Let’s continue to get in the Christmas spirit by returning to the throes of unapologetic chic lit. We did some classic Christmas in the last two posts, but in case that is not your thing, today is all the chick without the tinge of classic.
I could be listening to the Charlie Brown Christmas album on prime music right now as I write this. I really could. It’s not even light out at 630 and I am writing by the twinkle of our artificial tree.
Funny and brief aside: when I got with my husband in 2010, he tolerated Christmas as a necessary evil. He would string maybe a string of lights in the apartment we shared and call it good. I had to tell him not to just give me what he bought me on Black Friday and to wait and wrap it. Now that we are on our son’s fifth Christmas season and he’s getting it, as in loving the lights and asking when Santa comes, husband has warmed considerably to the whole idea. I love how parenting a child he treasures has softened him over. I don’t fault childless men if they are not that into the season. They are hard to buy for. He is still deciding what the wife gift will be this year. Otherwise its necessities and a bottle of Crown Whiskey.
We might be getting away from classics but not redemption, at least in the first of the books I read for today’s post.
The Christmas Pearl, Dorothea Benton Frank
I had a hard time with this one. Not due to it’s chick lit nature; in fact, it is not as chick-y as other things I have explored for the season. But it takes place in the South and told from the perspective of an old woman at the end of her life wishing for Christmas to be as it was when she was a child in the early 1900s. I can see where the Christmas in the big Southern homes might look pretty on the outside around the 1900s, but I see it also as a pretty blanket to cover the realities of how such beautiful holidays were pulled off, whose sacrifice of time and resources it was. Like a glittering frosting of freshly fallen snow. I have a hard time romanticizing the American South of a hundred years ago.
And it is not completely romanticized. The narrator talks about always wanting more time with an at times distant and socialite mother and the tragedies that hers, like all families, experience. Her modern day family is a self centered and dysfunctional mess and she is trying to get it back to some semblance of order. It’s entertaining and well written, and the audio brought it to life with a narrator with a Southern accent. So I could get through the three hours of listening.
So despite it being realistic, there was one issue that I had a hard time with, and if you have read Roxane Gay’s Bad Feminist, which I am reviewing in a month or so, you know about her frustrations with black people in movies being marginalized themselves but playing a magical role in the advancement of white people’s lives (think Whoopi Goldberg’s character in Ghost). She calls it the magical N word (that word will not appear on my blog) and this book actually has a magical N. Legit a kitchen servant comes back from the dead to help this ancient white southern woman whose family has gone to crap pull it all back together. As if my top priority if I was granted 48 hours back on Earth would be to get back to my job and straighten out some treatment plans at Christmas. Not that I would see my own descendants and get to say things to them that I never got to say. Nope. I would make sure that all the signature sheets were updated and tucked safely in their charts for all the people who are doing my job.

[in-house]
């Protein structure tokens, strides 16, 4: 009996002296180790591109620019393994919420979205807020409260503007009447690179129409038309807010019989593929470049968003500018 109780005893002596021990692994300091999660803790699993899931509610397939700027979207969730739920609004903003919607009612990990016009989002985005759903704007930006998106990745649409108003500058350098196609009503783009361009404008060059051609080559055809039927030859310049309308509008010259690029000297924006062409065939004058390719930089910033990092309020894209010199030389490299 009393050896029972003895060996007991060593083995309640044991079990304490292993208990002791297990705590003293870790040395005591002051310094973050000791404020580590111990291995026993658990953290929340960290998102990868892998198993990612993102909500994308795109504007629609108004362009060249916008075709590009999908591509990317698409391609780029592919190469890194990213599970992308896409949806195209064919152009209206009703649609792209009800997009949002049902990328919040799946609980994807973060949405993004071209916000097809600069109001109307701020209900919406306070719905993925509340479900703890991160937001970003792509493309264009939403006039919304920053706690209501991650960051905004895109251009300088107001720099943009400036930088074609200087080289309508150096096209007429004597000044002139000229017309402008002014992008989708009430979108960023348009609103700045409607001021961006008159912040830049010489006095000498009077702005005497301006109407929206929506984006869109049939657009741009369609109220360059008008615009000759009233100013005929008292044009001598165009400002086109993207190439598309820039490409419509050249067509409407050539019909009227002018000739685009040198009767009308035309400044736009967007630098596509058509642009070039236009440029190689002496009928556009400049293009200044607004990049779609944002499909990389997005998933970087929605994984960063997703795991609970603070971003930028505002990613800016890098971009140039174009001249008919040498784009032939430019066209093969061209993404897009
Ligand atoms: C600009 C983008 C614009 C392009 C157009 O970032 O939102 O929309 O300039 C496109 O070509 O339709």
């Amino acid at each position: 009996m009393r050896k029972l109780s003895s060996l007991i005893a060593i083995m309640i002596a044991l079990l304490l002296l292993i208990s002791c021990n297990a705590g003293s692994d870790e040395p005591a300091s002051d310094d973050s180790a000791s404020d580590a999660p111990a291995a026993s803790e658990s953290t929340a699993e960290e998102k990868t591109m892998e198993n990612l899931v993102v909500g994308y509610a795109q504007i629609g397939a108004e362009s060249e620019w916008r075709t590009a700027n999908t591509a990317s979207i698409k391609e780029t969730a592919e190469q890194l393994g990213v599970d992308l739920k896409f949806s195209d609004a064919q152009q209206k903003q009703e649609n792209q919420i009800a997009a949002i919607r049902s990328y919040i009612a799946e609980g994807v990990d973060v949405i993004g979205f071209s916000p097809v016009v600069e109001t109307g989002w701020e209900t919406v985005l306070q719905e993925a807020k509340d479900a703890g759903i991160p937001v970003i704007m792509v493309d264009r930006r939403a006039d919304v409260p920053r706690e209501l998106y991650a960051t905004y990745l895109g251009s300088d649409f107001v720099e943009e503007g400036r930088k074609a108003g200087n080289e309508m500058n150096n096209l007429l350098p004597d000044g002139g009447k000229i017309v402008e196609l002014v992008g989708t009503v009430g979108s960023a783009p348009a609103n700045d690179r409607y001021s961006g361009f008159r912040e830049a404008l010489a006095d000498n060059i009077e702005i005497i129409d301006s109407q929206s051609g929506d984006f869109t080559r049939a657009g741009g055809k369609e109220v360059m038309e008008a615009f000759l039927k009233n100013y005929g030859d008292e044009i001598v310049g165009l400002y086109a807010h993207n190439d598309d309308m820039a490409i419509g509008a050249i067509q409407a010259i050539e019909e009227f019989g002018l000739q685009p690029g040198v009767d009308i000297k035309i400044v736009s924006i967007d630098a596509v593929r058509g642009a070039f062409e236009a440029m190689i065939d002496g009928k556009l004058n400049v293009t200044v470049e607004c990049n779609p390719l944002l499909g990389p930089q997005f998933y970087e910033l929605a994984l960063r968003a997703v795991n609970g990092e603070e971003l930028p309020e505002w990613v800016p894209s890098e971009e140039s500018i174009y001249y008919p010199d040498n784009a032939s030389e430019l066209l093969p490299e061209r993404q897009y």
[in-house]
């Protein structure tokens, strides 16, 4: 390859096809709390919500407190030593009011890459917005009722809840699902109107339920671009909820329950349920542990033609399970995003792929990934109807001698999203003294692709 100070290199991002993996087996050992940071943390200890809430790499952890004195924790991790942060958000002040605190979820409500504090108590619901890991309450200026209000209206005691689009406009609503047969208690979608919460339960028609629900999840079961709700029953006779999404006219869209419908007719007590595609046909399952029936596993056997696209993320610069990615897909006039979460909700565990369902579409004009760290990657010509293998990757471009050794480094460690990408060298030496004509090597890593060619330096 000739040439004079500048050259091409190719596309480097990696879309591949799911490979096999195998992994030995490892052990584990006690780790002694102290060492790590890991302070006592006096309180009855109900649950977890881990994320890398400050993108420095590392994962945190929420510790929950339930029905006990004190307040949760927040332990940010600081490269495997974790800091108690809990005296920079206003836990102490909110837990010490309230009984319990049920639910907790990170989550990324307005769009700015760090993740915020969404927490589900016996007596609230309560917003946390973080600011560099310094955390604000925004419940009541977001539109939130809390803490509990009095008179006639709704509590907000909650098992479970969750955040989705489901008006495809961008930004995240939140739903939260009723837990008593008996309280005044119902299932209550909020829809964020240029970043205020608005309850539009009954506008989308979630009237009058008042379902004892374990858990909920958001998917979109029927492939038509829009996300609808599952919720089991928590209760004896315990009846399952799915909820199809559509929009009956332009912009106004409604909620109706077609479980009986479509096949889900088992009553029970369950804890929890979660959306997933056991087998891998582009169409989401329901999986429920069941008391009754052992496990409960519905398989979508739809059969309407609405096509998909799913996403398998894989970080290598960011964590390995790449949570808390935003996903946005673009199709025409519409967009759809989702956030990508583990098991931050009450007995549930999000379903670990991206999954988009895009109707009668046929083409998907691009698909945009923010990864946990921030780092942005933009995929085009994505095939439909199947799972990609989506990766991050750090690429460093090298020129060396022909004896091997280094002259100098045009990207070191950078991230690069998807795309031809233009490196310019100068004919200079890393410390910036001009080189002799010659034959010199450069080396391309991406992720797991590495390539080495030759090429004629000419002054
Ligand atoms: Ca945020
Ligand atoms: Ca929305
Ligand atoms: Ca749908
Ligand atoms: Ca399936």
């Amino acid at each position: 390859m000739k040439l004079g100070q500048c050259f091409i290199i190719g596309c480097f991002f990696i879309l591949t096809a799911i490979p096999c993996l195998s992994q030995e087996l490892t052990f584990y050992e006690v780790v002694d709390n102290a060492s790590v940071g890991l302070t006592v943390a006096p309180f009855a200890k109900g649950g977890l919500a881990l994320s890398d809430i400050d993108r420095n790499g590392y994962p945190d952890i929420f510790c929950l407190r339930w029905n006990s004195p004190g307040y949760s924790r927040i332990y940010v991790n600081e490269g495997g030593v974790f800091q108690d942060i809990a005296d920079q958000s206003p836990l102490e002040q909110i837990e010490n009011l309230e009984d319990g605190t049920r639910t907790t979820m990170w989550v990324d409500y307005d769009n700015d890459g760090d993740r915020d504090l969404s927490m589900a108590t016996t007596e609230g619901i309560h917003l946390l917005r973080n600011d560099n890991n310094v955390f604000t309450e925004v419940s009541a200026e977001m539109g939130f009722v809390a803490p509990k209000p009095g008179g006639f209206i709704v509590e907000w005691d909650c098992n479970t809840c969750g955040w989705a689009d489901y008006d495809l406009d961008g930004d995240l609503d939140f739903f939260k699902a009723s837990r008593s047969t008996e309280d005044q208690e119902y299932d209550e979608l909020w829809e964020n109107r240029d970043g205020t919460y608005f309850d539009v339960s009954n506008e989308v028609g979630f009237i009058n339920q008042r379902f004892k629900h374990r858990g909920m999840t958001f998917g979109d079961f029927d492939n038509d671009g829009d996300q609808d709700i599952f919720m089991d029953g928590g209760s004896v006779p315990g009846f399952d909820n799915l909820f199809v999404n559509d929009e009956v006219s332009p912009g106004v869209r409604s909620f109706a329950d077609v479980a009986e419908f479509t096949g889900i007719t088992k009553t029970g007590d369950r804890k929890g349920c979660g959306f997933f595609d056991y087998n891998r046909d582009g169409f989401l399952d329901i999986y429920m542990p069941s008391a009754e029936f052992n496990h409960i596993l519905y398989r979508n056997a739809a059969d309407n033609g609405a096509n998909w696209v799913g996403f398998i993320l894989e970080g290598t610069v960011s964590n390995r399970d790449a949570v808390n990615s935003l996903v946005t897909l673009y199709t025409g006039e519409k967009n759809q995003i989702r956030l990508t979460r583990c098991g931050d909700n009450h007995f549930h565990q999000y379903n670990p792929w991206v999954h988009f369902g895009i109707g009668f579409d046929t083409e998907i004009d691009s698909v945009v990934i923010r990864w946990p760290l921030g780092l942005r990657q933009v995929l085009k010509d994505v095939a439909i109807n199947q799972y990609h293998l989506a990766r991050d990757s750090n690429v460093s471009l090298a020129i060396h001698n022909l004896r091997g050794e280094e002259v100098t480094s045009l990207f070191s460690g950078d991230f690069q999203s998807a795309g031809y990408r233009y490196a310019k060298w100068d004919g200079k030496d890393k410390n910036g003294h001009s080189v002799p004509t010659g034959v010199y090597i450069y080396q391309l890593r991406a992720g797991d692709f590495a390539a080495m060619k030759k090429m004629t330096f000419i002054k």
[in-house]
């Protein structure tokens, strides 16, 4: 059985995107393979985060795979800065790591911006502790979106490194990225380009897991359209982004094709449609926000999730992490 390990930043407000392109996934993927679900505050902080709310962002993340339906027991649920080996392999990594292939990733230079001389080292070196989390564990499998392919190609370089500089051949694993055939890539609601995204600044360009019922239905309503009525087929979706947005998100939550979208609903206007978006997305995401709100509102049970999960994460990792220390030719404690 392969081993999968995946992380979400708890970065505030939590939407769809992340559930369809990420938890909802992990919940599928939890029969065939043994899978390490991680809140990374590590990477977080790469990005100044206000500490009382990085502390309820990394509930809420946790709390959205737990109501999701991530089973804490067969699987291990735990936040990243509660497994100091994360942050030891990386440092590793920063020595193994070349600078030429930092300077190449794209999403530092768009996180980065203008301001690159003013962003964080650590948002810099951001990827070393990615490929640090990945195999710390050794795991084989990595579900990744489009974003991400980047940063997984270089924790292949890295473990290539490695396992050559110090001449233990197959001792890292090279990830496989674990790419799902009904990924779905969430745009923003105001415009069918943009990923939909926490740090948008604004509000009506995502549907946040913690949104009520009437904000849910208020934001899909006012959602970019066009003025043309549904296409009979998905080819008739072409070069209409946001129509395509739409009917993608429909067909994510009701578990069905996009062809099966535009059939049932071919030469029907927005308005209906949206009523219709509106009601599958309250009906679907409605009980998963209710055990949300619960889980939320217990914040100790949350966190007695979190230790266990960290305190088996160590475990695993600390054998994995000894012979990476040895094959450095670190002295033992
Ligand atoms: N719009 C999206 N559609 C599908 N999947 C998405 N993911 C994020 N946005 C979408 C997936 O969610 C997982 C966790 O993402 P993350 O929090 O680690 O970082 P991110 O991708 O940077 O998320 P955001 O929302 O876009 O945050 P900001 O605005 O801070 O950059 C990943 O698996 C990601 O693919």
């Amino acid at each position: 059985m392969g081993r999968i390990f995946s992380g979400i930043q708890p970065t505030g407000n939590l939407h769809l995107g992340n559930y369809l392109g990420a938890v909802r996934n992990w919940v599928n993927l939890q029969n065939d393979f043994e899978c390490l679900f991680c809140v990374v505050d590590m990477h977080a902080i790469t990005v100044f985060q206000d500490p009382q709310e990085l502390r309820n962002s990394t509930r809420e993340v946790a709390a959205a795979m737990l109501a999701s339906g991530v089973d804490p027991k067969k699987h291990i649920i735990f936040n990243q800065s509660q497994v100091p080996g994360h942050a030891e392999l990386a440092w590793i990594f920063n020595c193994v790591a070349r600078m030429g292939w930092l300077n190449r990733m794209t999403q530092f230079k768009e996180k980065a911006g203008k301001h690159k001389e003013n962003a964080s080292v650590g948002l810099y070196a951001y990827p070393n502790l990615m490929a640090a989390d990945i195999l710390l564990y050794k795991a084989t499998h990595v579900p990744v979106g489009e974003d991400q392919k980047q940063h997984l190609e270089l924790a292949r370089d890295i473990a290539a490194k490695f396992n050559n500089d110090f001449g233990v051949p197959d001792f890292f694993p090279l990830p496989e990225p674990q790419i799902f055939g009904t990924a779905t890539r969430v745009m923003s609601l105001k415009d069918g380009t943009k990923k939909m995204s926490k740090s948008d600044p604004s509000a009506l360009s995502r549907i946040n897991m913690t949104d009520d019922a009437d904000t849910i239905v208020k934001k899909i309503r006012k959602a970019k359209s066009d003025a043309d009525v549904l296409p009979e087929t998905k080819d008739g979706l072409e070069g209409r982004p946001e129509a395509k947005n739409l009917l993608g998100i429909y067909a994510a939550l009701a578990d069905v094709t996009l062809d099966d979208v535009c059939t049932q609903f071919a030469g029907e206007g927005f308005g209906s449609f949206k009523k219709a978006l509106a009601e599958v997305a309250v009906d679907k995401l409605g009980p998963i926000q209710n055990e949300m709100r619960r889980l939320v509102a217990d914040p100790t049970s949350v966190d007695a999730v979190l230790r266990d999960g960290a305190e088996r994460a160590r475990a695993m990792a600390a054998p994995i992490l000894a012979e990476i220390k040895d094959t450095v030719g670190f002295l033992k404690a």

This is probably why a man I had been on two dates with once told me that I wouldn’t fit in if I moved to the South.
A little less crabbing, a little more of the sex:
The Sugar Cookie Sweetheart Swap, by Donna Kaufmann, Kate Angell and Kimberly Kincaid
Here we go. Christmas and love centered. Not too complicated for anyone, cozy. Everyone’s nipples at some point in every story standing at attention . (Did I ever say this was a family centered blog? Christmas romances are hard to make PG sometimes)
All three of the women start off at the beginning of a snowstorm in a tiny mountain town with cookies, career dreams, and an appreciable lack of sex. It is the Christmas season and the women are facing the prospect of celebrating alone until the next two weeks brings them all the perfect men in their travels through life. I liked that the women bond with these men through sharing dreams and vulnerabilities through losses or family dysfunction and the men love them just as they are. One is full figured and her man can’t get enough, one is rigid and plays by the rules but the man really appreciates her directness, one always feels awkward and her man makes her feel feminine and has been harboring a secret crush for years. These are pretty healthy romances, as holiday romances go. No one has to change who they are and there are emotional connections before the sex is delved into. No one seems to be struggling with consent issues.
I haven’t decided if the next post is going to be one more round of holiday books or the year end lists and coveted Donovan Reads awards. I have two books to read until I finish my reading challenges. At this moment I have no other Christmas books finished to report on.
Shares/likes/comments get me in the holiday spirit.